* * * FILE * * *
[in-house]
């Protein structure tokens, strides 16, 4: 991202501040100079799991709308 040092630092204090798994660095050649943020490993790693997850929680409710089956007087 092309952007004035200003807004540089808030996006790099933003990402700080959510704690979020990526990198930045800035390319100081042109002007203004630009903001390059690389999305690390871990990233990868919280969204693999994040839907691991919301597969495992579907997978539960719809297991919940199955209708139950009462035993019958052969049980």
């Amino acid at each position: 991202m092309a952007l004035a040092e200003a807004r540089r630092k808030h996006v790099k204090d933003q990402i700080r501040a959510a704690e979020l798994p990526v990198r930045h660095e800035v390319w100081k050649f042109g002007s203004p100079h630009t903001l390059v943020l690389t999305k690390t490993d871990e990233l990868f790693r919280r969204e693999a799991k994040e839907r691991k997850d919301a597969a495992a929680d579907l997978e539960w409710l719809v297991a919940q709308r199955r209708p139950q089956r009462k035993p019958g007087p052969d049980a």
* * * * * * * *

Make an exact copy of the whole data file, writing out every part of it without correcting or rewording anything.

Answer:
[in-house]
């Protein structure tokens, strides 16, 4: 991202501040100079799991709308 040092630092204090798994660095050649943020490993790693997850929680409710089956007087 092309952007004035200003807004540089808030996006790099933003990402700080959510704690979020990526990198930045800035390319100081042109002007203004630009903001390059690389999305690390871990990233990868919280969204693999994040839907691991919301597969495992579907997978539960719809297991919940199955209708139950009462035993019958052969049980």
């Amino acid at each position: 991202m092309a952007l004035a040092e200003a807004r540089r630092k808030h996006v790099k204090d933003q990402i700080r501040a959510a704690e979020l798994p990526v990198r930045h660095e800035v390319w100081k050649f042109g002007s203004p100079h630009t903001l390059v943020l690389t999305k690390t490993d871990e990233l990868f790693r919280r969204e693999a799991k994040e839907r691991k997850d919301a597969a495992a929680d579907l997978e539960w409710l719809v297991a919940q709308r199955r209708p139950q089956r009462k035993p019958g007087p052969d049980a």